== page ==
Dr David Halpern
The Behavioural Insights Team
David Halpern is the Chief Executive of the Behavioural Insights Team. He has led the team since its inception in 2010. Prior to that, David was the founding Director of the Institute for Government and between 2001 and 2007 was the Chief Analyst at the Prime Minister’s Strategy Unit. David was also appointed as the What Works National Advisor in July 2013. He supports the What Works Network and leads efforts to improve the use of evidence across government. Before entering government, David held tenure at Cambridge and posts at Oxford and Harvard. He has written several books and papers on areas relating to behavioural insights and wellbeing, including Social Capital (2005), the Hidden Wealth of Nations (2010), Inside the Nudge Unit (2015) and co-author of the MINDSPACE report.
Applying Behavioural Insights to the fight against corruption
The evidence base of “What Works” in reducing corruption remains limited. Few interventions have used field experiments to establish impact. Fewer still have drawn on the growing body of knowledge from the behavioural sciences to attempt to shift the dial.
Popular and policy accounts of ‘corruption’ can often misread why people ‘cheat’, and what might reduce this cheating. When viewing corruption by others, we often assume that it is driven by self-interest and done by inherently bad people. It’s seen as a ‘wicked problem’, with interlocking causes that make it very hard to address. This leads to corrupt practices forming a stable equilibrium, such that any one intervention by a political leader, the judiciary, or an honest citizen will often fail.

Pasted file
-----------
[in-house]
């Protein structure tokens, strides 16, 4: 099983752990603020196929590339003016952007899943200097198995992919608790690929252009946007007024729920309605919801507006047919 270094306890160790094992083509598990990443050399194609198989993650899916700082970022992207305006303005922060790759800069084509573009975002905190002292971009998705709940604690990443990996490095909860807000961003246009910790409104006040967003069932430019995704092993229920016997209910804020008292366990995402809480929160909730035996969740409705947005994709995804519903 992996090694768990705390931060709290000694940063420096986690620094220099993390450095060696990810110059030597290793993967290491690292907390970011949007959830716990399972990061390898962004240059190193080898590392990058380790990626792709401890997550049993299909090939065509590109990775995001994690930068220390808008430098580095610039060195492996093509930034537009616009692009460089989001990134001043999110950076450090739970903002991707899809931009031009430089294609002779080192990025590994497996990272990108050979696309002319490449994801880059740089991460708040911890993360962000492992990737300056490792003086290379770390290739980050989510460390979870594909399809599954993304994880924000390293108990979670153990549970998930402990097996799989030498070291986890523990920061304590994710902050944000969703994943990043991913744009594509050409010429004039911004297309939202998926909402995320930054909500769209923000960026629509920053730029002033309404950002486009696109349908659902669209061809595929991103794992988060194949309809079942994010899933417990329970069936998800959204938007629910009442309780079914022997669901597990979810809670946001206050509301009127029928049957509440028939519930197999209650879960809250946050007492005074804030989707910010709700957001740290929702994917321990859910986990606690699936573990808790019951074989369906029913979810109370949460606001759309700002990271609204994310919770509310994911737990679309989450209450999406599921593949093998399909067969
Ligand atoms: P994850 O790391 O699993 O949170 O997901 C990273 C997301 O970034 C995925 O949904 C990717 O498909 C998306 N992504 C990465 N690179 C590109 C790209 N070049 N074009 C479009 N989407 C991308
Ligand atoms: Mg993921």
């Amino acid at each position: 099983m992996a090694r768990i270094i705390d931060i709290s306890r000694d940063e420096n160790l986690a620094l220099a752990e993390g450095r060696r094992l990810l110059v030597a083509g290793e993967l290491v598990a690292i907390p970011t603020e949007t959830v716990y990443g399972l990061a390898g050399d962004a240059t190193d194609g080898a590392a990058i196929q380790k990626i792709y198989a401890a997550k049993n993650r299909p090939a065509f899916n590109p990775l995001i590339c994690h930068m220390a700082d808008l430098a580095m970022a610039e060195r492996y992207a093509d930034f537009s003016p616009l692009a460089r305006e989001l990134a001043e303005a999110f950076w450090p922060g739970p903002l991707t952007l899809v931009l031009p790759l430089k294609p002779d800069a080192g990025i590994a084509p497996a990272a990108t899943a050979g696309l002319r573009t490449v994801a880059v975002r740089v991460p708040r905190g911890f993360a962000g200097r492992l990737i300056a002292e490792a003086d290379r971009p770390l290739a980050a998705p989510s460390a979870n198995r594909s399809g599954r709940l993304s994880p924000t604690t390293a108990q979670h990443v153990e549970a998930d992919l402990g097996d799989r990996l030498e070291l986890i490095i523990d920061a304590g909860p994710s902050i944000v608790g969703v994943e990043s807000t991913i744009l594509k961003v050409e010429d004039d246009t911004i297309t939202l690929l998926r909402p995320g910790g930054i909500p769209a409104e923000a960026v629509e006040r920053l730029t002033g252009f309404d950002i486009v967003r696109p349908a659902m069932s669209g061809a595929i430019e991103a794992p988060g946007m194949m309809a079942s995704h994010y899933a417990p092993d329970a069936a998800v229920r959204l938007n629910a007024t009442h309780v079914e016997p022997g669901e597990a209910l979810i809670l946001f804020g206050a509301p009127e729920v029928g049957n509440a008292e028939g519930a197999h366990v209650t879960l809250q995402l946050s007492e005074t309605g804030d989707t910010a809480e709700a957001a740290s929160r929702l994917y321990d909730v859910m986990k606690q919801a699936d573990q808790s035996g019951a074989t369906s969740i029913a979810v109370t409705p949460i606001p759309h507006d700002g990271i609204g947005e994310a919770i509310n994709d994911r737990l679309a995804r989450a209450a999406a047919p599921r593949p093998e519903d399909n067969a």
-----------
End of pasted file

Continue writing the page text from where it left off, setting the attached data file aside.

However, the psychology of corruption tells a very different story. Corruption and honesty can be motivated by social pressure, by a desire to be self-consistent, and by mental ‘moral licencing’ (e.g. “my salary does not reflect the value of my work. I deserve more money) among others. Many times the protagonists of these behaviours gradually slide into habits, without thinking of them as wrongdoings. Policy prescriptions that misread psychological aspects can not only fail, but can actually make the problem worse.
Whilst not an easy challenge to solve, tackling corruption requires a better understanding of: human decision making and what influences it; the psychology of honesty; the role of technology as an enabler of new behaviours; and the prevalent social capital – the pattern of social networks, obligations and trust in a region, including aspects of social trust that have formed over decades and centuries.
As part of the summit deliverables, the Behavioural Insights Team will be partnering with the HM Government and overseas administrations to explore how insights from the behavioural sciences can be applied to a range of contexts, testing if it is possible to encourage honesty and impartiality, and catalysing the emergence of new, positive social norms.